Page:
But comfort is often fleeting. The garden reminds me of that and also holds me when those reminders flood in from elsewhere. Seasonality, as I am experiencing it, is primarily a metaphor for grief. There are humbling ways in which the natural world pushes me to embrace our mortality. I am baffled that we can repeatedly experience an abstract time of year beyond the people that leave us or are taken from us in any specific season or month. Grief is always there, but so is the land. It is there when I need to hide under the canopy of trees, away from any one of my states of being. There when I mourn the loss of the black woman who raised me and can’t help but wish she could have died in her sleep while nested between deep banks of calendula, comfrey, and flowering oxalis. There upon receiving the news that a dear friend was literally dumped at the bottom of an underpass in New York City and left for dead. There grieving Lyric’s death while descending so desperately into the garden that I was wiping my tears with soil.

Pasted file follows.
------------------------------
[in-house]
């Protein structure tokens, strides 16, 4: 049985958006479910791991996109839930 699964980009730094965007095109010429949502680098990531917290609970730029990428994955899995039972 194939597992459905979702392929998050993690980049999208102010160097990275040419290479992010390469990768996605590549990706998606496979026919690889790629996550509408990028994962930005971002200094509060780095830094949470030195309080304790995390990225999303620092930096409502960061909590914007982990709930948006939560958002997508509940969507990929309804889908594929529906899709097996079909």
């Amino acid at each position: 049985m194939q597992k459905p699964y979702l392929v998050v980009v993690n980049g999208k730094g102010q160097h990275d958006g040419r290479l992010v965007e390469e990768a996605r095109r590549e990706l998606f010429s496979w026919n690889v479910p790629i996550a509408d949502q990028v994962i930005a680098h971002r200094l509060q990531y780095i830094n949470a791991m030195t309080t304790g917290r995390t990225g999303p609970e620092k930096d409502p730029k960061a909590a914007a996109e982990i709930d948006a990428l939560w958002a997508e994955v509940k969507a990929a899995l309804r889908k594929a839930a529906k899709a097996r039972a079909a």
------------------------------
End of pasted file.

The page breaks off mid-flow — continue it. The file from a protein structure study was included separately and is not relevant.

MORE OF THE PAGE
Growing food on this land is teaching me about human intimacy and feeling, too. How we can tire together, seek together, and bask in our shared harvest. How we all have a role. Here as an apprentice, our learning takes place in spaces that we know hold a deep intimacy: our tent-cabins, a shared kitchen that feeds fifty, the gardens and fields themselves. Doing this work ironically has many hiding places yet nowhere to hide. Our visibility in this way fuels our vulnerability. I have had moments—many of them—where I have heard myself express things to the people around me so void of care and empathy, and then had no choice but to experience the shame of my own words in the same company. But as adrienne marée brown would have me remember, “When I am vulnerable, I feel most alive.” I hope to never lose the truth of her words.